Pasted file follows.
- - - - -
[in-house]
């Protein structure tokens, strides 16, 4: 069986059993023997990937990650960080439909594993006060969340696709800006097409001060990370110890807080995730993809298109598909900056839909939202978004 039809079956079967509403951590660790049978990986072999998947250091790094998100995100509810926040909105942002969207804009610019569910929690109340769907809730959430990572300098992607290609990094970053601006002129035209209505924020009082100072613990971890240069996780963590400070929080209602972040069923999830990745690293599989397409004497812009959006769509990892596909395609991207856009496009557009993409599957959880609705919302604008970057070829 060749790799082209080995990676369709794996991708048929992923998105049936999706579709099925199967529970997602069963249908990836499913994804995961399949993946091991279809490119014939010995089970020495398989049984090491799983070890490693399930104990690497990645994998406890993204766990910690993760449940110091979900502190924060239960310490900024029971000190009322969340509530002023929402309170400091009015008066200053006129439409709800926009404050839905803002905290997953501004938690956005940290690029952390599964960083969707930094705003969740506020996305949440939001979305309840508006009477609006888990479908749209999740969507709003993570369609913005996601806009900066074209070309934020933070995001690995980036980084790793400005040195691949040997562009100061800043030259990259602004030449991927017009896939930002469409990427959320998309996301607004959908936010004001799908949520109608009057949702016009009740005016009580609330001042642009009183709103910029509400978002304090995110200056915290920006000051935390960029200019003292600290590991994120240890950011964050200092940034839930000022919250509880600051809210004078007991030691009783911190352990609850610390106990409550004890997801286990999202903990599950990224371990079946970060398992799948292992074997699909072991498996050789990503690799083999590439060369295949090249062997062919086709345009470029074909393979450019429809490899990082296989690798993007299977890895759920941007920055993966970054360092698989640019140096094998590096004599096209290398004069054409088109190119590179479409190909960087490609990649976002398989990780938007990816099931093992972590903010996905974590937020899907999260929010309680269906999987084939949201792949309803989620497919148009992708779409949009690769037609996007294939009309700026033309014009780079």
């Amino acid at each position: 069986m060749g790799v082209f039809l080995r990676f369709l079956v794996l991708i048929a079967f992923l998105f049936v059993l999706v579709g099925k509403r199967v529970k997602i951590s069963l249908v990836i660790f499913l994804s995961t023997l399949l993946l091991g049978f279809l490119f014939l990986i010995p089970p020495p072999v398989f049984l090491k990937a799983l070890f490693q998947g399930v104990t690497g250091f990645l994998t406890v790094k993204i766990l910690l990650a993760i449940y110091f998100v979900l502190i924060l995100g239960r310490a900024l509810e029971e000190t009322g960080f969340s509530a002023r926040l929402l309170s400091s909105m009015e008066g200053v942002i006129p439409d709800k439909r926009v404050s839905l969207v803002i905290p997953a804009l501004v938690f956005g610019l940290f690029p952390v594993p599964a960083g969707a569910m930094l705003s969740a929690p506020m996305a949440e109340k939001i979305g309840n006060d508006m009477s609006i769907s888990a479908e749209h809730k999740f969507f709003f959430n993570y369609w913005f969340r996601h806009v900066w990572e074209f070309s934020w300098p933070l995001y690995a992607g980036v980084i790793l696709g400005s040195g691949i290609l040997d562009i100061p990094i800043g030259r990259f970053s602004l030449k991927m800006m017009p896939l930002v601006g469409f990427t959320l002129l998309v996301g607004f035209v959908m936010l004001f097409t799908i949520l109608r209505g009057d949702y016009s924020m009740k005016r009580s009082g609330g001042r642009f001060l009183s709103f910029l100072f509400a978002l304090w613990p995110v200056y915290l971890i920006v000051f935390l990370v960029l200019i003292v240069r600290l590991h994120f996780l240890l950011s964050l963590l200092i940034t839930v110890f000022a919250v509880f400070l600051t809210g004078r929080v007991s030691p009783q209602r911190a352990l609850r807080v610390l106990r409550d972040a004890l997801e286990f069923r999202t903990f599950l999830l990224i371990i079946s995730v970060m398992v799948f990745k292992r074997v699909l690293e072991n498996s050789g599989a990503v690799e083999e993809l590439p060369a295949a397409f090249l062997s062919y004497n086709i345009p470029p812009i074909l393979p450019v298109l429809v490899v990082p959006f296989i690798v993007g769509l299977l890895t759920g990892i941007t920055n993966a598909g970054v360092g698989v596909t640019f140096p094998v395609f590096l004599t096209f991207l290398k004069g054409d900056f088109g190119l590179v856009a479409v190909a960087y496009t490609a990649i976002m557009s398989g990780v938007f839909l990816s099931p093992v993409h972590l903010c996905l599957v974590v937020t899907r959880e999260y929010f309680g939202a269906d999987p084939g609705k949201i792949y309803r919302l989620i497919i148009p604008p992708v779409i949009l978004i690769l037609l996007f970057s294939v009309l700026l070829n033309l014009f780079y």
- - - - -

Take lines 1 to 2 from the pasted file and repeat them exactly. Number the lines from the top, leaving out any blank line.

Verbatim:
[in-house]
């Protein structure tokens, strides 16, 4: 069986059993023997990937990650960080439909594993006060969340696709800006097409001060990370110890807080995730993809298109598909900056839909939202978004 039809079956079967509403951590660790049978990986072999998947250091790094998100995100509810926040909105942002969207804009610019569910929690109340769907809730959430990572300098992607290609990094970053601006002129035209209505924020009082100072613990971890240069996780963590400070929080209602972040069923999830990745690293599989397409004497812009959006769509990892596909395609991207856009496009557009993409599957959880609705919302604008970057070829 060749790799082209080995990676369709794996991708048929992923998105049936999706579709099925199967529970997602069963249908990836499913994804995961399949993946091991279809490119014939010995089970020495398989049984090491799983070890490693399930104990690497990645994998406890993204766990910690993760449940110091979900502190924060239960310490900024029971000190009322969340509530002023929402309170400091009015008066200053006129439409709800926009404050839905803002905290997953501004938690956005940290690029952390599964960083969707930094705003969740506020996305949440939001979305309840508006009477609006888990479908749209999740969507709003993570369609913005996601806009900066074209070309934020933070995001690995980036980084790793400005040195691949040997562009100061800043030259990259602004030449991927017009896939930002469409990427959320998309996301607004959908936010004001799908949520109608009057949702016009009740005016009580609330001042642009009183709103910029509400978002304090995110200056915290920006000051935390960029200019003292600290590991994120240890950011964050200092940034839930000022919250509880600051809210004078007991030691009783911190352990609850610390106990409550004890997801286990999202903990599950990224371990079946970060398992799948292992074997699909072991498996050789990503690799083999590439060369295949090249062997062919086709345009470029074909393979450019429809490899990082296989690798993007299977890895759920941007920055993966970054360092698989640019140096094998590096004599096209290398004069054409088109190119590179479409190909960087490609990649976002398989990780938007990816099931093992972590903010996905974590937020899907999260929010309680269906999987084939949201792949309803989620497919148009992708779409949009690769037609996007294939009309700026033309014009780079």